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which have no tight or loose places, but have even diameters from breech to muzzle, although roost riflemen have the opinion that a rifle to shoot lead bullets exclusively will do better work if it gets just a litde bit tighter towards the muzzle, being gradually tapered.

MEASURING CHAMBERS: To measure the chamber of a rifle it is necessary to make a sulphur cast. The chamber, and about one inch of the rifling forward from it, should be thoroughly cleaned and then covered with a very thin film of light, clean oil. Take a cork the size of the bore of the rifle and drill a small hole through its exact center. In this hole place a piece of straight wire, about .0625-inch in diameter. Press the cork into the chamber and un about half an inch into the rifling, so that the wire extends through

A F'. N ISii ED SULPHUR (.HAMHKK CAST

the cork and back to a point several inches in rear of the breech. The wire functions as a handle for the cast as the cast is very brittle. The mixture for the cast is made of the following materials:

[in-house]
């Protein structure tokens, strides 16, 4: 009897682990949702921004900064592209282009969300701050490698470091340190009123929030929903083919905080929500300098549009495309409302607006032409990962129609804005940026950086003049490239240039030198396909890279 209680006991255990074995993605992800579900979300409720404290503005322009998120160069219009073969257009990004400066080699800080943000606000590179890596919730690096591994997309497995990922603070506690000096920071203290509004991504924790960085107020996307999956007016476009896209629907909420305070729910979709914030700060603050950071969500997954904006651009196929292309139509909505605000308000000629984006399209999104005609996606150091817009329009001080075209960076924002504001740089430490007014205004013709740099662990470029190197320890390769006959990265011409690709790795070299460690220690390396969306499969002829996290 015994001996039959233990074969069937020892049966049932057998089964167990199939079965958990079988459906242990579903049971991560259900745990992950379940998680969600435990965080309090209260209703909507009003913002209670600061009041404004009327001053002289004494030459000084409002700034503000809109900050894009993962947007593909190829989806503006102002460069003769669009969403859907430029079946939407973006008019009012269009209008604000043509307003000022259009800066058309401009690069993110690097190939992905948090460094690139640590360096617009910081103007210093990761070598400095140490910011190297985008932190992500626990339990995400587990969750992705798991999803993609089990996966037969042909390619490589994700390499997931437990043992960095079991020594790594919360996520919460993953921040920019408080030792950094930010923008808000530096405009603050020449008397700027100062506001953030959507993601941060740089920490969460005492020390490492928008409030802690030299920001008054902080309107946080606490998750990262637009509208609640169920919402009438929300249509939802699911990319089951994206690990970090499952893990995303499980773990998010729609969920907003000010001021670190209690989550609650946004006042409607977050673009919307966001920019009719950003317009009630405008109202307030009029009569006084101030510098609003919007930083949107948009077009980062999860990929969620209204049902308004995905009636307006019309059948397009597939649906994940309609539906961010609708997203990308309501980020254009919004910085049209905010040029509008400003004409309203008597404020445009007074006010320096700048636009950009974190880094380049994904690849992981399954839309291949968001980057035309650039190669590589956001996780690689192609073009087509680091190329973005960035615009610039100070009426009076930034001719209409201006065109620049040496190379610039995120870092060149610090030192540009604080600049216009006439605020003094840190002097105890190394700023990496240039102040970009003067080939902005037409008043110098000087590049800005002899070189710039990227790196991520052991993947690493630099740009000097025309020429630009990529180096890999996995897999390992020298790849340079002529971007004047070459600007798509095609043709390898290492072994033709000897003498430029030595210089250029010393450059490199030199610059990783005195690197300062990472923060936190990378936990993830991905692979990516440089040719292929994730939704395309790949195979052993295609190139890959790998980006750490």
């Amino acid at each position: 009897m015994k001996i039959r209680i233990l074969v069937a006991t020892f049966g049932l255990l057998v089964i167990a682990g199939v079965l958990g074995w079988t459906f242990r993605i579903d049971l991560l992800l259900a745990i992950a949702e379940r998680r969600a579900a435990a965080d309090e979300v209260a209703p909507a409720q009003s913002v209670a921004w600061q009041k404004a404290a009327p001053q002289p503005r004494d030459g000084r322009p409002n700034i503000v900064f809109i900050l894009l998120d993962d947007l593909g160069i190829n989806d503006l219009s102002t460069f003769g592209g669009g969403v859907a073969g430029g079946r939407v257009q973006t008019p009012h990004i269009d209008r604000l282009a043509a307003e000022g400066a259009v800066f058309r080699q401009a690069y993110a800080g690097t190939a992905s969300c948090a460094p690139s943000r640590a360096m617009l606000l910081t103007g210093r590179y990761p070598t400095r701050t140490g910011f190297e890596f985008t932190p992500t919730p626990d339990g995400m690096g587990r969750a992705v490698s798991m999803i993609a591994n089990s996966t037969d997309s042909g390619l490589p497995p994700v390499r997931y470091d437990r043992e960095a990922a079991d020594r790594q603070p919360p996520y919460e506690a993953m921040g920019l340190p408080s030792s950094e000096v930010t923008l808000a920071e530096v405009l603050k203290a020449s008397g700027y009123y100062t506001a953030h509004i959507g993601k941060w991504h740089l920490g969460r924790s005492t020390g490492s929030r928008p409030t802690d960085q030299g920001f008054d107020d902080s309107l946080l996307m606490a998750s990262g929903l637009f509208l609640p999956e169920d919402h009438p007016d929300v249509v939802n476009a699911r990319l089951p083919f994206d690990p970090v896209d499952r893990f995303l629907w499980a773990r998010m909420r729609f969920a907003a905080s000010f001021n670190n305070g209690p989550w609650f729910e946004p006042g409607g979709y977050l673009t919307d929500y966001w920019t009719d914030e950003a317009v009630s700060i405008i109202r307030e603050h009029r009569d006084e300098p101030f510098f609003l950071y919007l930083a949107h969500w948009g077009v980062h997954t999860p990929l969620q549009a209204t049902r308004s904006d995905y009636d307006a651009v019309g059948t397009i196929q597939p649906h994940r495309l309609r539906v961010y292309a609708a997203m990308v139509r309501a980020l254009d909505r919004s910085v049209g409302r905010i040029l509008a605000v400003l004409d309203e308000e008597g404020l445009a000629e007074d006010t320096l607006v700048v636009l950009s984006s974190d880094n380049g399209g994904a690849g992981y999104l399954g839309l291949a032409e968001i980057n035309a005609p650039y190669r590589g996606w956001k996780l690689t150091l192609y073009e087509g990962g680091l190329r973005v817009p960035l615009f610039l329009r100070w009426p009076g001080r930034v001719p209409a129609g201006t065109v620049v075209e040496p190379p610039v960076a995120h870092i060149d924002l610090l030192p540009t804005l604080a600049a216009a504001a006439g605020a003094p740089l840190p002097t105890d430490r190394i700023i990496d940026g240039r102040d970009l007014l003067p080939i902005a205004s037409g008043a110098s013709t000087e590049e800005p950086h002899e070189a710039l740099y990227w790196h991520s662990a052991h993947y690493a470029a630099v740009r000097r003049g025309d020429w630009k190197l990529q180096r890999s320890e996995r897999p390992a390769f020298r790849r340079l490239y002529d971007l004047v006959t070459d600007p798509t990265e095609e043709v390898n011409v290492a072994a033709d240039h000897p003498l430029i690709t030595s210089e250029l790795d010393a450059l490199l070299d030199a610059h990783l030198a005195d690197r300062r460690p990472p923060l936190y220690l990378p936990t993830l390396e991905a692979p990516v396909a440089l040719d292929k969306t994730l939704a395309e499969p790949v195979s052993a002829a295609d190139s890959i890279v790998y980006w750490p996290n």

Sulphur .

Gum camphor dissolved la alcohol

2 ounces

3 jr rains I drops

Heat very slowly and stir continually. When the mixture arrives at a thin pouring consistency, pour it into the chamber quickly, and allow to cool thoroughly before removing. To remove, place a rod in the muzzle and shove lightly on the cork, letting the cast come out slowly, and handling it very gingerly as it is quite brittle. This cast can now be measured with a micrometer and scale, and will give the dimensions of the chamber as well as its shape. The mixture is almost shrink proof, but it is well to allow .0005-inch for shrinkage if measured at once, or .001-inch if measured a day after cast. It is important that the mixture be heated slowly, otherwise it becomes too thick to pour.

TWIST OF RIFLING: The table on the previous page in Chapter 15 shows the twists of rifling which have proved best for various calibers and cartridges as a result of years of experience. The lower the muzzle velocity, the longer the bullet, the poorer the quality of the bullet, and the longer the range at which accurate results are desired, the quicker the twist of rifling must be to correctly spin the bullet so that it will keep point on and fly accurately.

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